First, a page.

The Georgia Supreme Court found that the Court of Appeals concern regarding punitive damages was ill-founded because the Georgia statutory scheme prevented such a shifting.
Under OCGA § 33-24-41.1(d)(2), the amount paid under a limited release was admissible as evidence of the offset against the liability of the UIM carrier and as evidence of the offset against any verdict of the trier of fact. By the plain language of the statute, it is “the amount paid” that is admissible, not merely the amount attributed to compensatory damages. Additionally, the Georgia Supreme Court found that the shifting of punitive damages to the UIM carrier was precluded by OCGA § 33-7-11. Under that statute, the policy was limited to the insured’s losses in addition to the amounts payable under any available liability coverages and the insured’s combined recovery from the insured’s UIM coverages and the available liability coverages “shall not exceed the sum of all economic and noneconomic losses sustained by the insured.” Regardless of any designation of the payments in the release, when the UIM policy was brought into play, the combined recovery would not exceed the insured’s economic and noneconomic losses.
The Georgia Supreme Court recognized that while punitive damages could not be recovered under a UIM policy because the public policy involved with UIM coverage was to provide for only compensatory damages, that fact did not mean that there was a prohibition found in Georgia’s UIM statute against allocating punitive damages in the release.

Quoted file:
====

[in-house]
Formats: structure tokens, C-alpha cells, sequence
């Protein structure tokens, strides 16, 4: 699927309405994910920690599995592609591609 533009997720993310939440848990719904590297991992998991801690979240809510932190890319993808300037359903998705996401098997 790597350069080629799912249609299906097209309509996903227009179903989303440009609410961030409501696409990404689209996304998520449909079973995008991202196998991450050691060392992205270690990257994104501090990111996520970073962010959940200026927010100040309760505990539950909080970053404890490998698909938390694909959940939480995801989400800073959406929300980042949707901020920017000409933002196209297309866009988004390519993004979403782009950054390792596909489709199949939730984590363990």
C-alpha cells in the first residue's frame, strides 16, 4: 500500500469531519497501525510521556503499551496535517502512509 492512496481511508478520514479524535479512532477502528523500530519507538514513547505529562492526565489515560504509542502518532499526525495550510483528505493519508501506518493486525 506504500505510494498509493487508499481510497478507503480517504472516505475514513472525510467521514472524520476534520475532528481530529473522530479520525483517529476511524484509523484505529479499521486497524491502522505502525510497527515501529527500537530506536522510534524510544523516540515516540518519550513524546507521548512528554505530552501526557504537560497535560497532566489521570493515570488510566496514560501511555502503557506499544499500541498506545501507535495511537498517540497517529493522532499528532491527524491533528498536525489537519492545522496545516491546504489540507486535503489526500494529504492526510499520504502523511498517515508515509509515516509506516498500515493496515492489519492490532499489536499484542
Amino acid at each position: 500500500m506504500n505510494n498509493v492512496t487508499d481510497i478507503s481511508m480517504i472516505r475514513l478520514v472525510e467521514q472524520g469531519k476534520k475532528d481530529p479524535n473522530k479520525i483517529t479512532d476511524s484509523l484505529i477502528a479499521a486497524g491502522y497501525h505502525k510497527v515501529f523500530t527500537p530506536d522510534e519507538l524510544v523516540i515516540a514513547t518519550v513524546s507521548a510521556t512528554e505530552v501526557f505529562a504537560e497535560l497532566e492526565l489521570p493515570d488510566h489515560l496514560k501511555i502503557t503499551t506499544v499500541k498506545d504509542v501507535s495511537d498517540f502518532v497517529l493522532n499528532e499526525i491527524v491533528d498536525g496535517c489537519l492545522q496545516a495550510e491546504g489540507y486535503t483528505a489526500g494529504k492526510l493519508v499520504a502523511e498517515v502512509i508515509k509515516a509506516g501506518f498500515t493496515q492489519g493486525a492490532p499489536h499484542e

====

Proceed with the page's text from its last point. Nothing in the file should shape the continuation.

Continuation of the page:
Looking at the language of the allocation in the actual release that was used, the Court noted that the release provided that it “shall” release the carrier from “all liability from any claims of the claimant or claimants based on injuries to such claimant or claimants” and “from all personal liability from any and all claims arising from the occurrence on which the claim is based except to the extent other insurance coverage is available which covers such claim or claims.” The release did represent the limits of the tortfeasor’s policy.
According to the Court, punitive damages must arise from and be based upon a compensable injury because a claim for punitive damages has efficacy only if there was a valid claim for actual damages to which it could attach. Thus, punitive damages were not recoverable if there was no entitlement to compensatory damages. Nothing in the Georgia UIM statute precluded a statement in the release that a portion of the payment be allocated to punitive damages. The Court ruled that it was error for the trial court and Court of Appeals to construe the release allocation as a failure to exhaust the limits of the liability policy.
The Georgia Supreme Court’s decision in Carter encourages claimants to raise false claims of punitive damages to which the claimant can allocate substantial portions of the ultimate settlement with the tortfeasor thereby maximizing the opportunity to exhaust UIM coverage. An interesting question not addressed by the Court in Carter is whether public policy permits a tortfeasor to agree upon the tortfeasor’s own punishment in the form of a stipulated allocation to punitive damages. A reasonable analytic argument can be made that the allocation of punitive damages can only be determined by the trier of fact and not by the parties to the settlement agreement.